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Please use this identifier to cite or link to this item: http://dlibrary.univ-boumerdes.dz:8080/handle/123456789/855

Titre: Kenyan and Algerian literary connections : dissertation submittedin partial fulfilment of the requirements
Auteur(s): Gada, Nadia
Mots-clés: Literature : Introductions
Littérature : Introductions Dissertation
Issue Date: 2006
Résumé: The Following dissertation is a comparison of two outstanding authors in modern African literature; Ngugi Wa Thiong’O from Kenya, East Africa and Kateb Yacine from Algeria, North Africa. At the basis of the research is a belief that a commonality of experience and interests can lead writers belonging to different cultural backgrounds and geographic areas to write in a similar way and about similar themes. Indeed, colonial policies are such that contacts between East Africa and North Africa were scarce if not totally impossible during the Colonial Period. In the literary field, these contacts were short-circuited by a colonialist criticism that has continued to deal with African literature within “zones of influence” marked off during the Colonial Period. We have attempted to break away from these “zones of influence” by establishing linkages between a North African writing in French and an East African writing in English. This dissertation contains four chapters; the first chapter deals with the similarities of the contexts. The second treats personal histories that gave birth to literary affinities between Ngugi and Kateb the novelists. In the third chapter, we have carried further our analysis by drawing parallels between the two novels in terms of their narrative structure, characterisation, plot and themes. One of our conclusions is that these novels are modernist in the sense that both writers are involved in a quest for a personal style, a style that is most evident in the deployment of some modernist techniques such as flashbacks and interior monologues. In addition, the two novels contain some elements from the oral tradition. The fourth chapter is devoted to the analysis of Ngugi’s and Kateb’s shift to drama. Two stages are distinguished in the careers of Ngugi and Kateb as playwrights. In the first stage, Kateb and Ngugi abided to some extent by the principles of the Aristotelian tragedy but they also introduced new elements that made of Kateb’s Le Cacdavre encerclé, a lyrical tragedy, and Ngugi’s The Trial of Dedan Kimathi, a heroic tragedy. In the second stage of their dramatic careers, Ngugi and Kateb moved to Brechtian epic theatre still in response to the need to keep in touch with the people. The two works studied in this part of our dissertation are Ngugi’s I Will Marry When I Want and Kateb’s Mohamed, prends ta valise. The final conclusion that can be drawn from this comparison is that “zones of influence” that Eurocentric literary criticism has maintained after the departure of colonial powers should be blasted. We hope that this dissertation has contributed in a way to this breaking of literary barricades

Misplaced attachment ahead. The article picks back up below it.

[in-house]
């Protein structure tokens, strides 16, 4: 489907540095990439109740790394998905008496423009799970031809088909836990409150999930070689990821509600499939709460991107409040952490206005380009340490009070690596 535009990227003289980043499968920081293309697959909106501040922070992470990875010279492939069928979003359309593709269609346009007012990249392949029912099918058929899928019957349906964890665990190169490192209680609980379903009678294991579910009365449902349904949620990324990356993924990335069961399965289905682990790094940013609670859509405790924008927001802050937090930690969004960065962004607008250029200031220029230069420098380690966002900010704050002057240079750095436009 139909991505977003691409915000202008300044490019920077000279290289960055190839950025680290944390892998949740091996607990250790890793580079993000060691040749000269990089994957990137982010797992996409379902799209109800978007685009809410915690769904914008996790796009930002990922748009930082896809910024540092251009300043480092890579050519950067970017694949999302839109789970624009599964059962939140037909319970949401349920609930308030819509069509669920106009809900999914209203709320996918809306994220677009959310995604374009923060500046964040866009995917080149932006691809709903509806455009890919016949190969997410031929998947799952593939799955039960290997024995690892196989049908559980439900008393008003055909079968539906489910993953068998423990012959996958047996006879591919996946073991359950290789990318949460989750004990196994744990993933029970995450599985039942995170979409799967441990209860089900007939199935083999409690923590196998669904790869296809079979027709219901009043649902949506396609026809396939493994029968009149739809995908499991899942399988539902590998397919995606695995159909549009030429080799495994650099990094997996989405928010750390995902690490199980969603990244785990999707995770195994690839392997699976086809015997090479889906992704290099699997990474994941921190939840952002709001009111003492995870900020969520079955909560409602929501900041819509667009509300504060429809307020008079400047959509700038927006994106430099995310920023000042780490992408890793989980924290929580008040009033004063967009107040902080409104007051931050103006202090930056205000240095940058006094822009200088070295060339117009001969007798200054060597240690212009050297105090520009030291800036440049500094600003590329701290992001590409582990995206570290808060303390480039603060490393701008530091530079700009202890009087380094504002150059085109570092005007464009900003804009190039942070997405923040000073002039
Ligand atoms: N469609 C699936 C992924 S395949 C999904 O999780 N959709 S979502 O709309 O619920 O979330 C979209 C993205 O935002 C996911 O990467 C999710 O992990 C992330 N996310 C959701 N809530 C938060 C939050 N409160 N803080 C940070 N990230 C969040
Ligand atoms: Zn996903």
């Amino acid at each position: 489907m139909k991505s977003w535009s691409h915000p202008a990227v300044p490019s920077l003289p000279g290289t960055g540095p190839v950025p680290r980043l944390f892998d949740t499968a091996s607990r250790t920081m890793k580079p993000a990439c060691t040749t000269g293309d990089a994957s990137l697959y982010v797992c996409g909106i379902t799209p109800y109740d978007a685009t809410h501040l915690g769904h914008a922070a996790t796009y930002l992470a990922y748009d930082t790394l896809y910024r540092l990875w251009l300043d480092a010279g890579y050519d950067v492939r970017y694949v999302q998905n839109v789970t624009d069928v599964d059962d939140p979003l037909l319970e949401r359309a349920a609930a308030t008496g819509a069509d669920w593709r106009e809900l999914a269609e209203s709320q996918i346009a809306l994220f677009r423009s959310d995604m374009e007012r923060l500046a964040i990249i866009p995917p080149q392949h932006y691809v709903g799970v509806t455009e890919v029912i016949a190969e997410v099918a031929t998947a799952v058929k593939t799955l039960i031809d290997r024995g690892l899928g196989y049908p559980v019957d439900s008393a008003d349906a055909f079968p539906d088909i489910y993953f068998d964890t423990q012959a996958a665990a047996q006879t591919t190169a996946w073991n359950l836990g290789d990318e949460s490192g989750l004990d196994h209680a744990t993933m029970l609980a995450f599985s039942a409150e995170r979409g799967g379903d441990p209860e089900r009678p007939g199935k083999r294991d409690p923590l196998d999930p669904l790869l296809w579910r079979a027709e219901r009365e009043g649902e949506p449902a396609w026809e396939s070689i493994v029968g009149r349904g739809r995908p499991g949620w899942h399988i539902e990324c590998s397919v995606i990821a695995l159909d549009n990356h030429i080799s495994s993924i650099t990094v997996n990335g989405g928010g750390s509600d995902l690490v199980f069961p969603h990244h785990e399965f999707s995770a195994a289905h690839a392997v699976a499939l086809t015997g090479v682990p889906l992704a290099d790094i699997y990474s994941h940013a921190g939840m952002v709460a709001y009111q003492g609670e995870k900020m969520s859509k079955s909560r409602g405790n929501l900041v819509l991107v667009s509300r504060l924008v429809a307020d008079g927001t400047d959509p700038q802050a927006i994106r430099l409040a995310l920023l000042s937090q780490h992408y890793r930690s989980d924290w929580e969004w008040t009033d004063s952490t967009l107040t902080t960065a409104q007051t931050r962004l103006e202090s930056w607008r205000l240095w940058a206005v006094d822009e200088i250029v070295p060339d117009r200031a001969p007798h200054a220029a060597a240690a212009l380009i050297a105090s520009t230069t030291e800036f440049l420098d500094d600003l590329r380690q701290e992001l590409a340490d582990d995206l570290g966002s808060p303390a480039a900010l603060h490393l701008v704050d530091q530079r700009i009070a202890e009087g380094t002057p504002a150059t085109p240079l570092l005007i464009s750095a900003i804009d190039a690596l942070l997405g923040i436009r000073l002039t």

Description: 164 p. ; ill. ; 30 cm
URI: http://dlibrary.univ-boumerdes.dz:8080/jspui/handle/123456789/855
Appears in Collections:Magister

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